WASHINGTON, D.C. – Department of Energy Assistant Secretary for Electricity Delivery and Energy Reliability Patricia Hoffman today addressed the 2011 Federal Energy Regulatory Commission technical conference in Washington, D.C. In remarks prepared for delivery, Assistant Secretary Hoffman discussed recent evaluations of proposed Environmental Protection Agency (EPA) rules and the impact those rules could be expected to have on our nation’s electrical grid. Hoffman noted an emerging consensus that the new rules are not expected to create widespread resource adequacy issues. In addition, whatever local reliability challenges that could arise should be manageable with timely cooperation and coordination among all the stakeholders, including utilities, regulators,
Assistant Secretary Hoffman’s full remarks as prepared for delivery are available at Energy.gov website. The following are excerpts from her prepared remarks:
“Thank you for the opportunity to join you today. Everyone in this room shares a commitment to ensuring the reliability of our nation’s electric grid. Together, we are committed to ensuring the safe and secure delivery of electricity to consumers. And, together, we share a commitment to doing this in a way that is economically viable, affordable, protects public health, and is environmentally sound…”
“The Department of Energy is committed to working with the EPA and other stakeholders to successfully implement these environmental regulations and maintain grid reliability. A number of analyses have been conducted by industry groups and others, with a goal of predicting what impact the EPA regulations could have on overall resource adequacy of America’s electricity supply and the US economy…Generally speaking, the new EPA rules will not create widespread resource adequacy issues.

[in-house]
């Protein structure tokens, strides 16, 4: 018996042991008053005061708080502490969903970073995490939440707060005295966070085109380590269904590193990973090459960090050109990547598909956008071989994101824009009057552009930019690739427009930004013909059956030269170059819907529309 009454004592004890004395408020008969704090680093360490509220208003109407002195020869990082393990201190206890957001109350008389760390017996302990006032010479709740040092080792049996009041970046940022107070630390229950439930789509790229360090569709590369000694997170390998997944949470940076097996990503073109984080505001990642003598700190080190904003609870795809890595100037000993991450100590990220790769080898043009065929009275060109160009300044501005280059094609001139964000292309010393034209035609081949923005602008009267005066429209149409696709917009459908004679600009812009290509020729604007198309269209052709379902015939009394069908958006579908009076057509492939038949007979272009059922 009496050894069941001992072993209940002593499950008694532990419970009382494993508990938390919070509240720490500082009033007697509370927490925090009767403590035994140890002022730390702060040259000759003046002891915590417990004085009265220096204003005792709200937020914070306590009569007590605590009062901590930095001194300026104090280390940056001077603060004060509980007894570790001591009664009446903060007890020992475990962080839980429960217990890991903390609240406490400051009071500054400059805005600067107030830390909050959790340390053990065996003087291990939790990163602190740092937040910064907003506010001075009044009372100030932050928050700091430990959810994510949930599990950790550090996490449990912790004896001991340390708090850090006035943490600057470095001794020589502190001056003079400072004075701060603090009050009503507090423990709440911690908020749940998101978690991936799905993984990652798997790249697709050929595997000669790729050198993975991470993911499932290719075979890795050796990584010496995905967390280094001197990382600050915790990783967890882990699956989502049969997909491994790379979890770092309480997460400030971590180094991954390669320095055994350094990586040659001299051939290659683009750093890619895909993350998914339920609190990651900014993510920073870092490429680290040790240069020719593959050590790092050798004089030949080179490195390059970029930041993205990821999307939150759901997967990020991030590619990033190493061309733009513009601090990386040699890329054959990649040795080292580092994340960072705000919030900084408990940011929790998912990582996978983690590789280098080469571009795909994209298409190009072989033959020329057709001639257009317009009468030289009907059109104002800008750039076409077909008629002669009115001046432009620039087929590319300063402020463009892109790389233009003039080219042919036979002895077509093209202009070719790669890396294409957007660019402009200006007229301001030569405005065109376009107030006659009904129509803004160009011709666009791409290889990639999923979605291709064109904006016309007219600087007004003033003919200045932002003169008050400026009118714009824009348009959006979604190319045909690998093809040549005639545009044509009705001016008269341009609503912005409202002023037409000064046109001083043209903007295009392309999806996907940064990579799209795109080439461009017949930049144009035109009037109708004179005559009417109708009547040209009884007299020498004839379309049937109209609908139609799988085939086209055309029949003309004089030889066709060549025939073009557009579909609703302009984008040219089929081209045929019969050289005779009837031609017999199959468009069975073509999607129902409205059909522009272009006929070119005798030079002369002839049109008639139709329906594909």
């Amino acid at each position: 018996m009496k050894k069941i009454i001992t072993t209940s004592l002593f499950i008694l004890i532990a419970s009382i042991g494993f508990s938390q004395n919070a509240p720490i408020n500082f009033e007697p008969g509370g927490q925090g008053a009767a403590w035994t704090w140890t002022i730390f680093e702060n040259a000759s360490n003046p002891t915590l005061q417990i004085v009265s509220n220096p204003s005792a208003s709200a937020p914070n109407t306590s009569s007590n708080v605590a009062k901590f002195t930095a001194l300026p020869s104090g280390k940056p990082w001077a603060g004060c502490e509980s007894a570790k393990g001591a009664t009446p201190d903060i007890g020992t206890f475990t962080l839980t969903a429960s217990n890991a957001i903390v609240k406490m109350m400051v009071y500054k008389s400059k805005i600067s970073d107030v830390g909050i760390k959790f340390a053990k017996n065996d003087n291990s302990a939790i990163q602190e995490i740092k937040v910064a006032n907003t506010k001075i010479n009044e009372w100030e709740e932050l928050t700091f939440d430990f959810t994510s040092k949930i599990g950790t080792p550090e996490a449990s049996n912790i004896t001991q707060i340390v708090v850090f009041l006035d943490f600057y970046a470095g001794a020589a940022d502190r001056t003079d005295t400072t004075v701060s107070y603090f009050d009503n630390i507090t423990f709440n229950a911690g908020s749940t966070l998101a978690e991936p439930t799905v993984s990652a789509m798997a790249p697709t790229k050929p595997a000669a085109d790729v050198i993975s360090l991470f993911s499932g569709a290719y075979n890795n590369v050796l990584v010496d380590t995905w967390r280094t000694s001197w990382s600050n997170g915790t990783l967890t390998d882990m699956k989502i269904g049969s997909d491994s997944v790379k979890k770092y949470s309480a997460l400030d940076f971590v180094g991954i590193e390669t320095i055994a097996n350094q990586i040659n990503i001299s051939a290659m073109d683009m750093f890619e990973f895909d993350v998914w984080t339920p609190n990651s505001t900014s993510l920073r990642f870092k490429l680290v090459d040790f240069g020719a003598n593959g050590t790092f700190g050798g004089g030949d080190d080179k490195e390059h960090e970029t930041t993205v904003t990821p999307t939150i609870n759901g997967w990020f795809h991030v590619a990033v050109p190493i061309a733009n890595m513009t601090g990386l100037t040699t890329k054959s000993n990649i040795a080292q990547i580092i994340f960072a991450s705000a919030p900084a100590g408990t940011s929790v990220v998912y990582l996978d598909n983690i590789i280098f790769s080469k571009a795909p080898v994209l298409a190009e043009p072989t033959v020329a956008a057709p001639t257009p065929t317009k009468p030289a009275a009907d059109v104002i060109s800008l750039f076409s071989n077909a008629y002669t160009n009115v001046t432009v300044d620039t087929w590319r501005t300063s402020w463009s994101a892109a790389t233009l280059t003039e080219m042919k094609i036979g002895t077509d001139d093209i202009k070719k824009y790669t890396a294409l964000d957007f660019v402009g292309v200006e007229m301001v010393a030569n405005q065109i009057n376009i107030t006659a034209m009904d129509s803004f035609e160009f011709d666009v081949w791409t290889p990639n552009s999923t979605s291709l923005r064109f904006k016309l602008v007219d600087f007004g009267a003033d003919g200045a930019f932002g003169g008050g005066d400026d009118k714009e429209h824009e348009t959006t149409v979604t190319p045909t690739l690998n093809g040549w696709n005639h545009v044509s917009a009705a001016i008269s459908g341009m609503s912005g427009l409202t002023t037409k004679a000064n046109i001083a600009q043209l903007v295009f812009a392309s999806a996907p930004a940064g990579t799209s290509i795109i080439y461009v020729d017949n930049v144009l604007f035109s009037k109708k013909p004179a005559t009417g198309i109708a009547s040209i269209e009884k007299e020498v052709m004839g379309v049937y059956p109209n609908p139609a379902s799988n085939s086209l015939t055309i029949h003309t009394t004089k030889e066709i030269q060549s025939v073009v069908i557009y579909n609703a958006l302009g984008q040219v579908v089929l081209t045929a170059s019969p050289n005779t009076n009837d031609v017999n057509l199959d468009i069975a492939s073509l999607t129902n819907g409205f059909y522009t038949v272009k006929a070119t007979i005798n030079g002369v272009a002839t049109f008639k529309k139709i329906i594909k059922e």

“To confirm this, the Department has developed and modeled a conservative “stress test” scenario for 2015 that is deliberately more stringent than the new EPA rules. While that review will be available soon, it confirms what many have said. Assuming prompt and responsible action by regulators and generators, the timeliness associated with the construction of new generation capacity and installation of pollution control retrofits would generally be comparable to EPA’s regulatory compliance timelines.”
“With respect to local reliability issues, the Department believes that -- where localized issues could arise -- mechanisms already exist to address those concerns on a plant-specific or more local basis. And, the Department of Energy is willing to provide technical assistance throughout this process if needed…”
“This is a critical point, and it is worth repeating: The new rules are not expected to create widespread resource adequacy issues, and whatever local reliability challenges that could arise should be manageable with timely cooperation and coordination among all the stakeholders, including utilities, regulators, BAs, RCs, ISOs, and RTOs.”
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